Project Runway Contestant Sabrina Spanta Reimagines the Afghan Aesthetic

This Afghan American designer is reconfiguring typically masculine symbols for the feminine form.

peran tumban Sabrina Spanta
Afghan men riding horses, wearing variants of the traditional peran tumban. (Image Credit: Wasim Mirzaie)

The story of Project Runway season 19 contestant Sabrina Spanta embodies the tragedy and resilience of the Afghan people.

Born in Afghanistan, her family was forced to flee the country during the 1990s when the country fell into civil war. Tragically, en route to Pakistan, Sabrina’s birth mother passed away. In 2000, Sabrina and her sister immigrated to the United States, where they were raised by their great-aunt, who became their adoptive mother.

The 29-year-old designer’s fashion is inspired by her Afghan heritage and American cultural mores. Her father worked as a tailor as a refugee in Pakistan. Sabrina says she watched her dad “create beautiful clothes” and “was drawn to that.” Her father’s labor and creativity sparked a fire for fashion in the young girl. The Michigan resident tells Bravo that her designs are inspired by “Afghani shapes and structures.”

Some of Sabrina’s designs take on more direct inspiration from Afghan aesthetics. She says her “X-pant” for women is inspired by the peran tumban — the loose-fitting men’s combination dress similar to the subcontinental shalwar kameez. The X-pant is specifically based on the tumban — the baggy trousers portion of the ensemble.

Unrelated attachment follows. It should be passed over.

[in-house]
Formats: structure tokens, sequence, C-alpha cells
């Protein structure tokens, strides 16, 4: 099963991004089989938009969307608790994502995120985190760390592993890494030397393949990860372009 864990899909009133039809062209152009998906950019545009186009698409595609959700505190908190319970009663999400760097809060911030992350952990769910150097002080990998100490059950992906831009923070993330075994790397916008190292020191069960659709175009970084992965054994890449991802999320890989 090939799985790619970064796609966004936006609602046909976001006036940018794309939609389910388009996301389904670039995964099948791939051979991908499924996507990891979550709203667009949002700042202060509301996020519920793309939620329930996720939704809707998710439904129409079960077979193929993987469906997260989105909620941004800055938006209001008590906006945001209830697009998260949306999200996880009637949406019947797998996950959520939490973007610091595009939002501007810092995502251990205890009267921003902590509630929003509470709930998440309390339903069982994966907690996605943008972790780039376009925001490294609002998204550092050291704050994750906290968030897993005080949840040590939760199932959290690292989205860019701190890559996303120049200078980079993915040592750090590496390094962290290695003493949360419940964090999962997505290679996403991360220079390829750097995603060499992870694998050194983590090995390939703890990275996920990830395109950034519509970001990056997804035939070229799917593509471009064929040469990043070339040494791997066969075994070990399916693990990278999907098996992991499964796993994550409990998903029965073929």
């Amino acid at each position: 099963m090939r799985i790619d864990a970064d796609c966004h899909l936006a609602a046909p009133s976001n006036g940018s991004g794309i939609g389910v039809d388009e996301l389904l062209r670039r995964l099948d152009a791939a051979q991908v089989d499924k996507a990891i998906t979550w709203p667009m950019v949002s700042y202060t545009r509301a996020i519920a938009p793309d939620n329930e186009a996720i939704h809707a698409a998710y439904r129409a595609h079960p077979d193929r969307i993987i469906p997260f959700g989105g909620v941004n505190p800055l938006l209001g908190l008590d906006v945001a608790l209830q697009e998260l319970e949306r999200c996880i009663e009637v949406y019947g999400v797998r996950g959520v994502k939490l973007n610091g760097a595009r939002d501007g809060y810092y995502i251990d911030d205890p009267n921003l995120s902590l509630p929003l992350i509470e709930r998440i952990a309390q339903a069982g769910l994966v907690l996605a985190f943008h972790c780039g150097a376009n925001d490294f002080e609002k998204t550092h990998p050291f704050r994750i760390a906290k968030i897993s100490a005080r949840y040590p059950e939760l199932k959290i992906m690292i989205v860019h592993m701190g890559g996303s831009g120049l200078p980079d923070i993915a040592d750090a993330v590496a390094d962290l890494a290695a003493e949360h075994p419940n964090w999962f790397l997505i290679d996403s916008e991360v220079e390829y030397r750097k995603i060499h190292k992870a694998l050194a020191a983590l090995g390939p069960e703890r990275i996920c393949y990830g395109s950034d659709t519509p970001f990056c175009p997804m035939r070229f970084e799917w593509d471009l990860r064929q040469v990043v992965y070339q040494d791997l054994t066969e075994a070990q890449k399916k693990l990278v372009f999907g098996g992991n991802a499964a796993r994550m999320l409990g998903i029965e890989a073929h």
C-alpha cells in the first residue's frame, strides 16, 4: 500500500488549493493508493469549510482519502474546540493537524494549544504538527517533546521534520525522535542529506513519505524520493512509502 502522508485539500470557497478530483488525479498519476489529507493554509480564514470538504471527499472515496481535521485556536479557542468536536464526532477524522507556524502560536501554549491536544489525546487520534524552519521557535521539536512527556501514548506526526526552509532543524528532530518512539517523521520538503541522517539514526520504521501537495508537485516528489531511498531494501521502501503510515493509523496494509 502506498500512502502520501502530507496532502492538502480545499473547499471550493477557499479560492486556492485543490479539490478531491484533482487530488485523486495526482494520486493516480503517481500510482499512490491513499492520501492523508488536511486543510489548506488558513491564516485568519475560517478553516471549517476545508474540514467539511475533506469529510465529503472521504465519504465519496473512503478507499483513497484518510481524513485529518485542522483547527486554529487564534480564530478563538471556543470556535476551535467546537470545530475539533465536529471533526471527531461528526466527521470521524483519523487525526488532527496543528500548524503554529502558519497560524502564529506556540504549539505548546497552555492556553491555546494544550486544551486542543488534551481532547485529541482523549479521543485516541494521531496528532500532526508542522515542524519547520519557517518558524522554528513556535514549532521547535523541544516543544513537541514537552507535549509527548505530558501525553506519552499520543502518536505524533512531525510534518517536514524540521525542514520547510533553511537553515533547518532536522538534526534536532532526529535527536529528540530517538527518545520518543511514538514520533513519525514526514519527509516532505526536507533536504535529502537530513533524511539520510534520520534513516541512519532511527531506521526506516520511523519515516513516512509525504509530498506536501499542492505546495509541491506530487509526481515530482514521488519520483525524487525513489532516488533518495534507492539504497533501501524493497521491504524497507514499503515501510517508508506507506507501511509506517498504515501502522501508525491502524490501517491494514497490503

Sabrina Spanta: Feminizing the Peran Tumban

The peran tumban, she says, has — along with the Afghan turban — been “a symbol of power, masculinity, and exclusivity.” Sabrina has flipped the script. She’s “reconfigured” the pant to “redirect the power back to women,” making it “a symbol of liberation, elegance, and versatility” — words that could be used to describe Sabrina herself.

Sabrina’s twist on the tumban was inspired by her adoptive mother, an Afghan American woman who gave her a bit of culture shock by wearing pants when receiving her at the airport. That sight left a lasting mark, sparking ideas about empowerment and sowing the seeds for the X-pant, which retails for $325 and is available on Sabrina’s website in four colors, including in what one might say is her signature blue check design.

In her Project Runway promotional photo, Sabrina wears a robe cut from the same blue check fabric as the X-pant. It’s her own take on the chapan — the Afghan Uzbek robe made famous by former President Hamid Karzai. She wears the robe over an upper garment that’s embroidered in a traditional Afghan style, possibly Hazara or Tajik, but is untraditionally short, revealing a bare mid-riff and resembling a choli — the upper-garment for a sari. Much like Karzai, Sabrina’s aesthetics borrow from Afghanistan’s multiple ethnic cultures. That cultural fusion makes her very Afghan. And the wonderful reinvention of those patterns and forms makes her very American.

Mogulesque is a digital magazine celebrating the aesthetics, cultures, ideas, tastes, and sounds of the East in their classical, modern, and cosmopolitan forms.

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